[plaintiff] can stand and/or walk for 4 to 6 hours in an 8-hour workday, for one hour at a time without the use of a cane; he can occasionally stoop or bend; he has no sitting limitations; he can not climb, balance, or work at heights; he can occasionally to frequently push and pull with his left arm; he would have slight difficulty operating hand controls and using tools with his left hand; he can do frequent simple gripping and fine coordinated movements with his left hand and fingers; he has unrestricted use of the right upper extremity; he can lift and/or carry 15 pounds frequently and 30 pounds occasionally; he can do simple tasks in a non-public work setting, with occasional contact with supervisors and co-workers; and he may miss work 1-2 times per month.
The ALJ concluded that plaintiff was capable of performing his PRW as a security guard. (A.R. 17.) The ALJ determined that plaintiff's PRW, as generally performed, does not require the performance of work-related activities precluded by plaintiff's RFC. (Id.) In making this finding, the ALJ relied on the testimony of the vocational expert. (Id.) The ALJ also noted that his finding was supported by the testimony of medical expert Dr. Kania. (Id.) Accordingly, the ALJ concluded that plaintiff has not been under a disability within the meaning of the Social Security Act from December 20, 2004, the alleged disability onset date, through the date of his decision. (A.R. 9, 17-18.)
Under 42 U.S.C. § 405(g), this Court reviews the Commissioner's decision to determine whether it is free from legal error and supported by substantial evidence in the record as a whole. Orn v. Astrue, 495 F.3d 625, 630 (9th Cir. 2007). Substantial evidence is "'such relevant evidence as a reasonable mind might accept as adequate to support a conclusion.'" Id. (citation omitted). The "evidence must be more than a mere scintilla but not necessarily a preponderance." Connett v. Barnhart, 340 F.3d 871, 873 (9th Cir. 2003). "While inferences from the record can constitute substantial evidence, only those 'reasonably drawn from the record' will suffice." Widmark v. Barnhart, 454 F.3d 1063, 1066 (9th Cir. 2006)(citation omitted).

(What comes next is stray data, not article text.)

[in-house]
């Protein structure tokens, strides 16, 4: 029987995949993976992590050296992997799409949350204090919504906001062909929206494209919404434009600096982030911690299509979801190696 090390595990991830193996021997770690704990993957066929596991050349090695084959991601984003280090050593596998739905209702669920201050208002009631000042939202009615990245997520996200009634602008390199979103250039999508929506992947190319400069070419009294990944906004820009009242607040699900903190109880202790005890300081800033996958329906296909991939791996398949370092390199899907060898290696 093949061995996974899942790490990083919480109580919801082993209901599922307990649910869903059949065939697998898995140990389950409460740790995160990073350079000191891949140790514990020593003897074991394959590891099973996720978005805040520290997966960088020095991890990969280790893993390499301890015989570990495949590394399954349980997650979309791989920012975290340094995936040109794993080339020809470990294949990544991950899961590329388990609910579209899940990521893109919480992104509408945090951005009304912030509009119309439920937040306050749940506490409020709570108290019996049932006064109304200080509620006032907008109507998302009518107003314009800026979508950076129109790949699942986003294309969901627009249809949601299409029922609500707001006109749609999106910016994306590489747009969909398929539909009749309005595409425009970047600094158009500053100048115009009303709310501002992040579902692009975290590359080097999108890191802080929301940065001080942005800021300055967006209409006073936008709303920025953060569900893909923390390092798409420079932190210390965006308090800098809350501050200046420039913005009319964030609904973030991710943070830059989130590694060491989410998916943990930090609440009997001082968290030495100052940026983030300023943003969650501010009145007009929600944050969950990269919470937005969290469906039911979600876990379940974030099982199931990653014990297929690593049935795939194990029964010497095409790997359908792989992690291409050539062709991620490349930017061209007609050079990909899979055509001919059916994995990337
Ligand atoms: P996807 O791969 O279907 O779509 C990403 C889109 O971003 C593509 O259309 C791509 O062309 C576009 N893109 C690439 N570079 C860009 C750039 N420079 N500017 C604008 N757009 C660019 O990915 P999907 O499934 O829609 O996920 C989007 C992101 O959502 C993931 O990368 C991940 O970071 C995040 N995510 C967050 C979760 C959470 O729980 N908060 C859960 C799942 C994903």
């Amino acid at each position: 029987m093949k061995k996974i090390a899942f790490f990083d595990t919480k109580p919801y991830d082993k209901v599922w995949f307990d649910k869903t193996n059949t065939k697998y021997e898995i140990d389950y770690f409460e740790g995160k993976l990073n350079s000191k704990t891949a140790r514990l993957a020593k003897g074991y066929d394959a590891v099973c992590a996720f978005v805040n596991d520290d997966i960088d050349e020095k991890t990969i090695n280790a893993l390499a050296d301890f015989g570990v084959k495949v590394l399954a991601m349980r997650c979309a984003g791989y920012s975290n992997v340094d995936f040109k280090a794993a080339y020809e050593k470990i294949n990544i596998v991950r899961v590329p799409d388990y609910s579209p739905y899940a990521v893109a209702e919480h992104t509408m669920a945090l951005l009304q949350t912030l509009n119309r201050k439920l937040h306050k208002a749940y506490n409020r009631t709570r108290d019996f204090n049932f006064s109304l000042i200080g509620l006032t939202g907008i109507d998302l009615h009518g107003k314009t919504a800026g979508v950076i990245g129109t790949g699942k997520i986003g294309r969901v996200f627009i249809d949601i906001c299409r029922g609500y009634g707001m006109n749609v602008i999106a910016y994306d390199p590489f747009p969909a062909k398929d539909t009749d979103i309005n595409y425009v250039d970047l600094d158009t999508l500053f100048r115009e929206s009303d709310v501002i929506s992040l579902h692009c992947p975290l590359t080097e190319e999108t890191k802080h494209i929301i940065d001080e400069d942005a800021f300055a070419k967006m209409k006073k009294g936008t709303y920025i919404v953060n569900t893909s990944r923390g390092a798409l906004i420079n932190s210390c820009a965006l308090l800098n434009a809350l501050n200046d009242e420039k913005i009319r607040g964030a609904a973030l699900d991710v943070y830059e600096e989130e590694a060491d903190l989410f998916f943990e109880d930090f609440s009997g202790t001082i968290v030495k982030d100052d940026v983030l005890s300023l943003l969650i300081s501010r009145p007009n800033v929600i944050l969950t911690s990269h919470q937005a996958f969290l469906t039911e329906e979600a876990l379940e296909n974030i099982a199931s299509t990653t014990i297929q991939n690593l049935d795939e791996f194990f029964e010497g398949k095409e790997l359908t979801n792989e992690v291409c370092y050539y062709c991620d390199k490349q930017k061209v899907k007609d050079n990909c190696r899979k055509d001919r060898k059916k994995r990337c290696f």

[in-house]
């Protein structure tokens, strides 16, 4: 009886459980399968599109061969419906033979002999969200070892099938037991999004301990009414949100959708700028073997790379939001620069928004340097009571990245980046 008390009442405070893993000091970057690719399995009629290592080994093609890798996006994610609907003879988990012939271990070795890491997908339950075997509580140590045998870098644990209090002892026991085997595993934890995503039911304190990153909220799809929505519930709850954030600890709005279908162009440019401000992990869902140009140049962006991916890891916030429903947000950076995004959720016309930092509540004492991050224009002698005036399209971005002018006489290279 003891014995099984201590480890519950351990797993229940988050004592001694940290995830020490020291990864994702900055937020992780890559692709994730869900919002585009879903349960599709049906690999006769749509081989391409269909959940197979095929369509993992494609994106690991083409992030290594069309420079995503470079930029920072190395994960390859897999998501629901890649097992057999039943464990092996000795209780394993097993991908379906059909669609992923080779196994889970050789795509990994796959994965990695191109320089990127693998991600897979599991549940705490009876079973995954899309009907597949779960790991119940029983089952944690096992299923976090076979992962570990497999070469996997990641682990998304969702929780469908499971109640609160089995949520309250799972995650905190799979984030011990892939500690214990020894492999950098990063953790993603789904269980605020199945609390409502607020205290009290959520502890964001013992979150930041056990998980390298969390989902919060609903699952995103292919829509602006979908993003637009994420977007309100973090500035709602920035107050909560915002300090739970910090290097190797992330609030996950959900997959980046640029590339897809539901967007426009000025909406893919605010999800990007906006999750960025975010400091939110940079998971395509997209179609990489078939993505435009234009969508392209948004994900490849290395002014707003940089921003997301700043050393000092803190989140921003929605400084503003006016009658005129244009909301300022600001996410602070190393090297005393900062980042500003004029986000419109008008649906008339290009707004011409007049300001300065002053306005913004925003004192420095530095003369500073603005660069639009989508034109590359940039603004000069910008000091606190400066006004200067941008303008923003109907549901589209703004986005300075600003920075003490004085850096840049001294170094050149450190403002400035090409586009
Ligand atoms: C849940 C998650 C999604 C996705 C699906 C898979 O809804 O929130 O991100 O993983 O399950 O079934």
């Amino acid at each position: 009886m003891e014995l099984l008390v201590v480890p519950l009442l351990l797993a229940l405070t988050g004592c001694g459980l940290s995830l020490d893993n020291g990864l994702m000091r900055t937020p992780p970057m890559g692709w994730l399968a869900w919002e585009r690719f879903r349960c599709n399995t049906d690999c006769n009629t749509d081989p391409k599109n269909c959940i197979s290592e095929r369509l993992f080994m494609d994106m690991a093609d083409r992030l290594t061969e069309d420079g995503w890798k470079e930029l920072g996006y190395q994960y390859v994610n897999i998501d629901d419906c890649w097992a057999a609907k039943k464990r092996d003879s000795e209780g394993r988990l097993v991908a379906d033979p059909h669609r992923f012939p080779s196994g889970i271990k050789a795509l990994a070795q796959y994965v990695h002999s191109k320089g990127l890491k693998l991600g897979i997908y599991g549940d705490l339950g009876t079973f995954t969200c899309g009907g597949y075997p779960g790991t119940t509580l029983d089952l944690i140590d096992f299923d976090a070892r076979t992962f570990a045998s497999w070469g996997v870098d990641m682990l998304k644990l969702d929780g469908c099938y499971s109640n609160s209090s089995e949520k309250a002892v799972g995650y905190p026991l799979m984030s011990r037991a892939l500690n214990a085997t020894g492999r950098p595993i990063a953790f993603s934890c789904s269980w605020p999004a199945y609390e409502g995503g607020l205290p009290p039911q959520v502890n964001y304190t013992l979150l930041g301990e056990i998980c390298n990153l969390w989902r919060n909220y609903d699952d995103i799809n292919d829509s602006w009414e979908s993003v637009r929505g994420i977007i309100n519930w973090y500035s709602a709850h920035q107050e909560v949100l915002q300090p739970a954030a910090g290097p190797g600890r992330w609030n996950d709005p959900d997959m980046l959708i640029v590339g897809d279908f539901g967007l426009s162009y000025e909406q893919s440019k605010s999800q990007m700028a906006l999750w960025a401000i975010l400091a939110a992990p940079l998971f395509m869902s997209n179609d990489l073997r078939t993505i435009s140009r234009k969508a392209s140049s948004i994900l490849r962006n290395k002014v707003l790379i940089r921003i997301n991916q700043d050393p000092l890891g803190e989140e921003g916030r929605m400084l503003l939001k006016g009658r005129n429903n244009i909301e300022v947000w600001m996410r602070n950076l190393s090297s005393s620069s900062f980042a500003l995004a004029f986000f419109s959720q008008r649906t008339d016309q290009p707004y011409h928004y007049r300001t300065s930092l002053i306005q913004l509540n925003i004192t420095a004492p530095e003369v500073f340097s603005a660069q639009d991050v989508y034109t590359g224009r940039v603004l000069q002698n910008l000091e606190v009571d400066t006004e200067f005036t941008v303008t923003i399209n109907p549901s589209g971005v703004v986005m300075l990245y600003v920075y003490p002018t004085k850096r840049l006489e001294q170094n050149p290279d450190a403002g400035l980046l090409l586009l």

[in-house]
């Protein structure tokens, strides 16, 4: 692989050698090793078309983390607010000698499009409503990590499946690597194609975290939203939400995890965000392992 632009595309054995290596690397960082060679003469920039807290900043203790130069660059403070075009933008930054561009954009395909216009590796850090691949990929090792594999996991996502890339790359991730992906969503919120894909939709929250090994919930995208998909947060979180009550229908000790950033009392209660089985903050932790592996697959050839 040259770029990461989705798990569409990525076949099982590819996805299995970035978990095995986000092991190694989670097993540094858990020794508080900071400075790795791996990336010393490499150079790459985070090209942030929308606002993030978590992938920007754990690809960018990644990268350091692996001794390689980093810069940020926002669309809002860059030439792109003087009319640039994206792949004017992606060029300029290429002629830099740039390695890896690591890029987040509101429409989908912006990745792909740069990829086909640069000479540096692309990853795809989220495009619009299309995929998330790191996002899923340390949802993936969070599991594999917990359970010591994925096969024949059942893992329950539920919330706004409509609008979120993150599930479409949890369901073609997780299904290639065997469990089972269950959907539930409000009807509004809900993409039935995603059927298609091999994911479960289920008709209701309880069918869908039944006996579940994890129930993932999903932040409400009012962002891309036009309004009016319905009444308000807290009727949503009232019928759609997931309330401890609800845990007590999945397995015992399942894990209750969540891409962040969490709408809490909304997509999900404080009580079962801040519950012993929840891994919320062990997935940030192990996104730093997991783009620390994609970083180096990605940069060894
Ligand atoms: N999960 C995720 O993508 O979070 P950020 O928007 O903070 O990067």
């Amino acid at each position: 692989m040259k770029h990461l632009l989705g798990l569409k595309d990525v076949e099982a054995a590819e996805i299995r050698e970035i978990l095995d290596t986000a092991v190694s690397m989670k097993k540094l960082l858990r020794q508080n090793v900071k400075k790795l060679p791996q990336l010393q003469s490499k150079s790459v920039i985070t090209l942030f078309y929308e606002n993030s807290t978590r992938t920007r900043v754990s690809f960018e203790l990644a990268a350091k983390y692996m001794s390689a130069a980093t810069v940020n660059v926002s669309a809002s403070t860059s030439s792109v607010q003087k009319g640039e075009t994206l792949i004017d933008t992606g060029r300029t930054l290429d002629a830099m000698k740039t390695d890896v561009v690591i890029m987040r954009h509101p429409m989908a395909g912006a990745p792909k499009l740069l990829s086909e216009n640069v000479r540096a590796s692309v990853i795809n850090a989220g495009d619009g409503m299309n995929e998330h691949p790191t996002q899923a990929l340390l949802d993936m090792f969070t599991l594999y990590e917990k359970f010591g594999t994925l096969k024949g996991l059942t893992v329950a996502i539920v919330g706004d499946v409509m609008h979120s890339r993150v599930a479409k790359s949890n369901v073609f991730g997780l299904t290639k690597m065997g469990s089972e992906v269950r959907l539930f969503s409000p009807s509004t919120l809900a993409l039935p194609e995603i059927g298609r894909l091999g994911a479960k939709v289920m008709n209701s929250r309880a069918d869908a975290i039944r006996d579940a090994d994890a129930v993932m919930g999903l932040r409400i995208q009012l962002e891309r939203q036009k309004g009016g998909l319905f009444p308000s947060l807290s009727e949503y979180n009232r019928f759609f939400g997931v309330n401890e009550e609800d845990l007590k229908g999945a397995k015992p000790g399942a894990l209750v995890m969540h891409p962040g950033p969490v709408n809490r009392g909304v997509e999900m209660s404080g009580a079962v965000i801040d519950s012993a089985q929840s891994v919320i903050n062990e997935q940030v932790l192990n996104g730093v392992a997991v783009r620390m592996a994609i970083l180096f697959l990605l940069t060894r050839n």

Although this Court cannot substitute its discretion for that of the Commissioner, the Court nonetheless must review the record as a whole, "weighing both the evidence that supports and the evidence that detracts from the [Commissioner's] conclusion." Desrosiers v. Sec'y of Health and Hum. Servs., 846 F.2d 573, 576 (9th Cir. 1988); see also Jones v. Heckler, 760 F.2d 993, 995 (9th Cir. 1985). "The ALJ is responsible for determining credibility, resolving conflicts in medical testimony, and for resolving ambiguities." Andrews v. Shalala, 53 F.3d 1035, 1039 (9th Cir. 1995).
The Court will uphold the Commissioner's decision when the evidence is susceptible to more than one rational interpretation. Burch v. Barnhart, 400 F.3d 676, 679 (9th Cir. 2005). However, the Court may review only the reasons stated by the ALJ in his decision "and may not affirm the ALJ on a ground upon which he did not rely." Orn, 495 F.3d at 630; see also Connett, 340 F.3d at 874. The Court will not reverse the Commissioner's decision if it is based on harmless error, which exists only when it is "clear from the record that an ALJ's error was 'inconsequential to the ultimate non-disability determination.'" ...